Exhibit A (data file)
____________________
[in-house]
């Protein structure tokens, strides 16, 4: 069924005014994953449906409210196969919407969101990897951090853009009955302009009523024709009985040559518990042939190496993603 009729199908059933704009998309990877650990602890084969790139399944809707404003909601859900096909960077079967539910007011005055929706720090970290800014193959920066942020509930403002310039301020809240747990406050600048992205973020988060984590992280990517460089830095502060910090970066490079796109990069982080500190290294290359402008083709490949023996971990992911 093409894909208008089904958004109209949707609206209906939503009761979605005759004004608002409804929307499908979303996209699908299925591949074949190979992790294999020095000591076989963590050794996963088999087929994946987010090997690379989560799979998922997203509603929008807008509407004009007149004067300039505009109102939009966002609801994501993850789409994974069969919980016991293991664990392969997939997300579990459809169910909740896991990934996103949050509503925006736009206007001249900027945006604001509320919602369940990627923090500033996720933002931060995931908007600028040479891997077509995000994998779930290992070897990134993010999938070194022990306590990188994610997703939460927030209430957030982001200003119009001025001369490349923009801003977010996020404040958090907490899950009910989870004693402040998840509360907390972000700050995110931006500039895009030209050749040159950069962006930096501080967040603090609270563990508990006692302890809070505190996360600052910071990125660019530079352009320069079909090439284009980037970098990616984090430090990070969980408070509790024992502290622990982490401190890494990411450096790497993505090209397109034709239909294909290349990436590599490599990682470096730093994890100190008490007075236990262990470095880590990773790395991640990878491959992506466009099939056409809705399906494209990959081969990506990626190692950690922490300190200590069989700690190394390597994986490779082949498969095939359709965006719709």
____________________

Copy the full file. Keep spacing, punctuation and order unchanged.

[in-house]
């Protein structure tokens, strides 16, 4: 069924005014994953449906409210196969919407969101990897951090853009009955302009009523024709009985040559518990042939190496993603 009729199908059933704009998309990877650990602890084969790139399944809707404003909601859900096909960077079967539910007011005055929706720090970290800014193959920066942020509930403002310039301020809240747990406050600048992205973020988060984590992280990517460089830095502060910090970066490079796109990069982080500190290294290359402008083709490949023996971990992911 093409894909208008089904958004109209949707609206209906939503009761979605005759004004608002409804929307499908979303996209699908299925591949074949190979992790294999020095000591076989963590050794996963088999087929994946987010090997690379989560799979998922997203509603929008807008509407004009007149004067300039505009109102939009966002609801994501993850789409994974069969919980016991293991664990392969997939997300579990459809169910909740896991990934996103949050509503925006736009206007001249900027945006604001509320919602369940990627923090500033996720933002931060995931908007600028040479891997077509995000994998779930290992070897990134993010999938070194022990306590990188994610997703939460927030209430957030982001200003119009001025001369490349923009801003977010996020404040958090907490899950009910989870004693402040998840509360907390972000700050995110931006500039895009030209050749040159950069962006930096501080967040603090609270563990508990006692302890809070505190996360600052910071990125660019530079352009320069079909090439284009980037970098990616984090430090990070969980408070509790024992502290622990982490401190890494990411450096790497993505090209397109034709239909294909290349990436590599490599990682470096730093994890100190008490007075236990262990470095880590990773790395991640990878491959992506466009099939056409809705399906494209990959081969990506990626190692950690922490300190200590069989700690190394390597994986490779082949498969095939359709965006719709």